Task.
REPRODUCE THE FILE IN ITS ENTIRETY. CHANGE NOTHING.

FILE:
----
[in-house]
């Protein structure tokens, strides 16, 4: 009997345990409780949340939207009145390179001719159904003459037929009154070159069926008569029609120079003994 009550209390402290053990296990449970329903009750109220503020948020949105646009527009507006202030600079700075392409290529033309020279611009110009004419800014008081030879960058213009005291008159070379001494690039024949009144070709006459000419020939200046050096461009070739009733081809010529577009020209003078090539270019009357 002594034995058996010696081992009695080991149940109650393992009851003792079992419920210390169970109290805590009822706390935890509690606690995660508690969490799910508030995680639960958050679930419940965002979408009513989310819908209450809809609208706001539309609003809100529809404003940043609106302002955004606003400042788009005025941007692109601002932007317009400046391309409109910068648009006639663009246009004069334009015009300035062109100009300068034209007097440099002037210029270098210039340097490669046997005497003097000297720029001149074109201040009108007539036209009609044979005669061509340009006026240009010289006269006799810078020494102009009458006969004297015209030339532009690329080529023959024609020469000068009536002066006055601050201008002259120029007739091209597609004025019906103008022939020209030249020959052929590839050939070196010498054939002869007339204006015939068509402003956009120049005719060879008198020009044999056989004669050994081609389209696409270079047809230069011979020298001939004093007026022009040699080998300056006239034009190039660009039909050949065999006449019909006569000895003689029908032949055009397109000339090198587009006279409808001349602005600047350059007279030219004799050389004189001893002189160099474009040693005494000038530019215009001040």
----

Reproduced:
[in-house]
């Protein structure tokens, strides 16, 4: 009997345990409780949340939207009145390179001719159904003459037929009154070159069926008569029609120079003994 009550209390402290053990296990449970329903009750109220503020948020949105646009527009507006202030600079700075392409290529033309020279611009110009004419800014008081030879960058213009005291008159070379001494690039024949009144070709006459000419020939200046050096461009070739009733081809010529577009020209003078090539270019009357 002594034995058996010696081992009695080991149940109650393992009851003792079992419920210390169970109290805590009822706390935890509690606690995660508690969490799910508030995680639960958050679930419940965002979408009513989310819908209450809809609208706001539309609003809100529809404003940043609106302002955004606003400042788009005025941007692109601002932007317009400046391309409109910068648009006639663009246009004069334009015009300035062109100009300068034209007097440099002037210029270098210039340097490669046997005497003097000297720029001149074109201040009108007539036209009609044979005669061509340009006026240009010289006269006799810078020494102009009458006969004297015209030339532009690329080529023959024609020469000068009536002066006055601050201008002259120029007739091209597609004025019906103008022939020209030249020959052929590839050939070196010498054939002869007339204006015939068509402003956009120049005719060879008198020009044999056989004669050994081609389209696409270079047809230069011979020298001939004093007026022009040699080998300056006239034009190039660009039909050949065999006449019909006569000895003689029908032949055009397109000339090198587009006279409808001349602005600047350059007279030219004799050389004189001893002189160099474009040693005494000038530019215009001040």